Everything uncertain and risky in the U.S. intervention in the Persian Gulf is summed up in the word ''open-ended.'' You hear it intoned gravely and applied not simply as a description of the character of the American involvement but also as a telling indictment of it.
Open-ended, of course, means Vietnam. It means going in innocent and unsuspecting, getting drawn in deeper, watching weakly as costs go up and support goes down, finding the original rationale eroding, being unable to project a sense of clear purpose and finally suffering a crashing defeat.
Fear of open-endedness is what helped Ronald Reagan determine to cut his losses quickly once trouble broke out in Lebanon. It has contributed substantially to his reluctance to lance the Nicaragua boil with an American military action. It made his quick in-and-out invasion of Grenada the Reagan-era model of direct intervention. It is the political ground under the Reagan Doctrine of supporting local insurgencies against the Marxist-Leninist regimes established in the 1970s.
Caution born of fear of open-endedness has largely triumphed over whatever degree -- not all that great, I suspect -- of eagerness for military action that Reagan brought to the pursuit of anticommunism. And it has shaped American policy in the Persian Gulf in crucial ways.
There officials find themselves in a bind that Vietnam made familiar. The requirement to calm the public produces assurances that the war -- which has already lasted almost a decade -- is not going to endure ''that long,'' as the State Departmentputs it. But the requirement to be taken seriously by other countries pushes officials to convey that the United States can stay the course.
Iran has picked up on the American ambivalence and warns Gulf Arabs that, since the United States is not in the Gulf for the long haul, they had best come to terms. It is a clever pitch, given the Arabs' chronic anxieties -- freshened by the Reagan pullout from Lebanon -- about American constancy.
Iraq may have picked up the same American ambivalence. It seeks to avoid being seen as practicing entrapment, but certainly it has an overwhelming interest in sharpening the American interest in ensuring that Iran does not win the war and does not move on to new fundamentalist glories.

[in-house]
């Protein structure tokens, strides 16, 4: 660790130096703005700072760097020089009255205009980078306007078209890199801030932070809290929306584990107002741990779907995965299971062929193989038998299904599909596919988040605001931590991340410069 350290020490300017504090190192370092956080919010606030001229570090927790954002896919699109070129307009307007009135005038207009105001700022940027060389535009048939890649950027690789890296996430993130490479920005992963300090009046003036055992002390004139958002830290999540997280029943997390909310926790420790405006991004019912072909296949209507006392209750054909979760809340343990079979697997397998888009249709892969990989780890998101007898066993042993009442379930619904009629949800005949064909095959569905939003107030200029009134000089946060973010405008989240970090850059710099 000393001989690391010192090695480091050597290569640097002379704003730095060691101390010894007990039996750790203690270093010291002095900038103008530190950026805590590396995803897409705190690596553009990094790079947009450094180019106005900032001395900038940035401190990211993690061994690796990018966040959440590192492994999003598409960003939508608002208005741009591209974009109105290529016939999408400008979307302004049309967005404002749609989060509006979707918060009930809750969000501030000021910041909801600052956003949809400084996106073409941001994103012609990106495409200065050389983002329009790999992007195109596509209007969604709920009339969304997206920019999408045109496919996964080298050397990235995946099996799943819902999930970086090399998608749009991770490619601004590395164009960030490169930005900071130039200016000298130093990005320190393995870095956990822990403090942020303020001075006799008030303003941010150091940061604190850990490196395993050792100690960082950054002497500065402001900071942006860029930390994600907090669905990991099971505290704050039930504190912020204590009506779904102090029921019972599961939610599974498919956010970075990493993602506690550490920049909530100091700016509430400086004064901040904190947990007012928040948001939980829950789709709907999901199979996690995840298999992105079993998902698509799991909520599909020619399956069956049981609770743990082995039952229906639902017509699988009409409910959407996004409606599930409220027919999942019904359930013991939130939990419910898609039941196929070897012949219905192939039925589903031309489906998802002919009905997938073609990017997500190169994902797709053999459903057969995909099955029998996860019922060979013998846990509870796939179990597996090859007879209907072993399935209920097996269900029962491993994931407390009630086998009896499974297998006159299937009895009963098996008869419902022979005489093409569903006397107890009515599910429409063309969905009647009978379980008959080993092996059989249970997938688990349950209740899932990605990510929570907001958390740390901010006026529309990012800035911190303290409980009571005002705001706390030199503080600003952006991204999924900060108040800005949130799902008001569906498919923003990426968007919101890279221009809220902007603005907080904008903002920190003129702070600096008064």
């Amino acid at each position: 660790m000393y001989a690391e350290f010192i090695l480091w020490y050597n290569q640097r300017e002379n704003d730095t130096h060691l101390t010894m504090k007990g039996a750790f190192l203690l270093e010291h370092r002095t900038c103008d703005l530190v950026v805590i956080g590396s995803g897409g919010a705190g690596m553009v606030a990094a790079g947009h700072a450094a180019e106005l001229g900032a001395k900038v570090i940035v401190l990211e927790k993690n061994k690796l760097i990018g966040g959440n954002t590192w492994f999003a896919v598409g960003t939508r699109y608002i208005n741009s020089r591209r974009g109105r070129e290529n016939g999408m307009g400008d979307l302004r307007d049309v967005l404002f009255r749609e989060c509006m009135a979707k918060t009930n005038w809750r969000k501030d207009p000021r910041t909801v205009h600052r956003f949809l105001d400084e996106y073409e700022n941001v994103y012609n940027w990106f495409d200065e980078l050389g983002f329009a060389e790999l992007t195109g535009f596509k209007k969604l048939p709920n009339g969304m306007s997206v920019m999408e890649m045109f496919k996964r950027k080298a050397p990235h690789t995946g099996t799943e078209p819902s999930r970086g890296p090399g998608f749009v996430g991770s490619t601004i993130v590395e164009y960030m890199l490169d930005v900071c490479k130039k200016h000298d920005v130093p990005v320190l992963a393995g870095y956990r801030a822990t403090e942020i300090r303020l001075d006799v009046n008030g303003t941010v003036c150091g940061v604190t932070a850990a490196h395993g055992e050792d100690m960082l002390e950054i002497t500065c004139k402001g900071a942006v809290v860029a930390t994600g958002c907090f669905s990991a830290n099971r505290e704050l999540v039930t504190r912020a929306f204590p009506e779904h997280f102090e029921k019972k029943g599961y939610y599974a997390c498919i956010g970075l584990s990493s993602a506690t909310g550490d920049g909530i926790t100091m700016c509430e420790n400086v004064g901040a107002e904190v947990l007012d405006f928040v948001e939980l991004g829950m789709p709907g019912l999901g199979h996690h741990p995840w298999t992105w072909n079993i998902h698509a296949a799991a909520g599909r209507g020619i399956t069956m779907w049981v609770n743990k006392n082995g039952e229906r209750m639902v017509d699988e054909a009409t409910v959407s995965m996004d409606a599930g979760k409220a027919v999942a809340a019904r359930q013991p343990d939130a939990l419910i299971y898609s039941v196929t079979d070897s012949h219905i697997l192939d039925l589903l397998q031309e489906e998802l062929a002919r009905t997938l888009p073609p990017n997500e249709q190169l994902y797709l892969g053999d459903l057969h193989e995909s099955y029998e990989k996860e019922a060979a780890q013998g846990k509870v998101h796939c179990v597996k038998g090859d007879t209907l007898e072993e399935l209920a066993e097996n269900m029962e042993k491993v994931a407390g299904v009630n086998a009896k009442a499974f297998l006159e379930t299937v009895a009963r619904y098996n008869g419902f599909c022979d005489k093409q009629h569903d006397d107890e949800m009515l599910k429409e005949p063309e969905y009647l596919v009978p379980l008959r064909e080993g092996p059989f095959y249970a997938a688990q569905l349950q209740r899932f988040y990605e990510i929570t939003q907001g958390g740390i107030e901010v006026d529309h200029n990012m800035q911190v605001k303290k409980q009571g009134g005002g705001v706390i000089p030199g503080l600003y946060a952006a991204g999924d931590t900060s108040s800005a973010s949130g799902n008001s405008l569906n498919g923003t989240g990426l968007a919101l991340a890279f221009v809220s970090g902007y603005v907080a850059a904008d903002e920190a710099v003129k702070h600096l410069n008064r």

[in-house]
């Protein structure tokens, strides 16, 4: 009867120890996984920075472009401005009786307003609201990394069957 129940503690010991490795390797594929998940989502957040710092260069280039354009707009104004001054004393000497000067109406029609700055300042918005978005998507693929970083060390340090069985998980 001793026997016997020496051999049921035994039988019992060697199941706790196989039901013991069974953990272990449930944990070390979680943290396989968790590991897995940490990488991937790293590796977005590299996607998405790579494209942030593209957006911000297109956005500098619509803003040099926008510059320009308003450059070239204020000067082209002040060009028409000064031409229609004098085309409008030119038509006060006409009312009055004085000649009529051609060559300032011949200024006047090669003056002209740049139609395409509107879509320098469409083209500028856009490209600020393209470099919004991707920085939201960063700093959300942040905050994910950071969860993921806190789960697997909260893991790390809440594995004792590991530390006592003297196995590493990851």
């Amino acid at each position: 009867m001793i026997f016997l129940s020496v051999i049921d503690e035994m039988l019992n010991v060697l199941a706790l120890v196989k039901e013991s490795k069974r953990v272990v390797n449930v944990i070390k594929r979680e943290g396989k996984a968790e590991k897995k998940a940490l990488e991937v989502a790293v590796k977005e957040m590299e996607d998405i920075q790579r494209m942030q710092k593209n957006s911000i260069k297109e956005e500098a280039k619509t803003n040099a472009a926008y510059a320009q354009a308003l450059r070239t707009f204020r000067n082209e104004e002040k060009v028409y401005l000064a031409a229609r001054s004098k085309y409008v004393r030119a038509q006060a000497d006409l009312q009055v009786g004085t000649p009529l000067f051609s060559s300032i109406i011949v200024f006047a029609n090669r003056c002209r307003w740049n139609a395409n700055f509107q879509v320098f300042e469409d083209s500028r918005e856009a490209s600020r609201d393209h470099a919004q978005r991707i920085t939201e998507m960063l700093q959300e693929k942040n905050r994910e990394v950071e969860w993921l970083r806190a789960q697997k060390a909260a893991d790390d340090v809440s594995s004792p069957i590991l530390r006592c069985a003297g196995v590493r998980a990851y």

The Reagan administration did not get into this latest nervous phase in the Gulf deliberately, to take advantage of an opening for strategic gain or peace. Quite the contrary: Reagan started beefing up the American fleet in the Gulf last January (reflagging came later) hastily and erratically to protect American standing with the Arabs from the fallout of his secret dealings with Iran.
Still, the administration has since added some prudence to its effort to contain Iran and maintain the traditional Western presence in a vital region. It has extracted increasing cooperation from antsy Gulf Arabs. It has helped four or five oil-consuming nations to see their own reason to protect Gulf shipping. It has done its part to launch a United Nations diplomatic initiative, which, however tenuously, offers possibilities of cease-fire and settlement that did not exist earlier. It has countenanced -- having no choice -- the mixed blessing of a Soviet peacemaking role.
In the Gulf there are no results yet to point to. But at home a small miracle has taken place under a scandal-weakened lame-duck president facing a Democratic Congress -- no less. Everyone regrets the origins of the new Persian Gulf involvement, nitpicks tactics and worries of open-endedness. But there is an implicit if ragged acceptance that we cannot arbitrarily limit ourselves to projects that are short, sure and sweet, and the basic involvement is accepted and understood.
Maybe that's the antidote to the curse of open-endedness. The critics are right: things could get much worse. What if, for instance, Kuwait asked Washington to protect a lot more than its tankers? President Reagan dulls the force of the criticism, however, by respecting a popular consensus that demands of an involvement that something of value be at stake (oil, alliance, strategic presence), that military actions be sensible and that those who stand to share in the benefits of American exertion play a decent supporting role.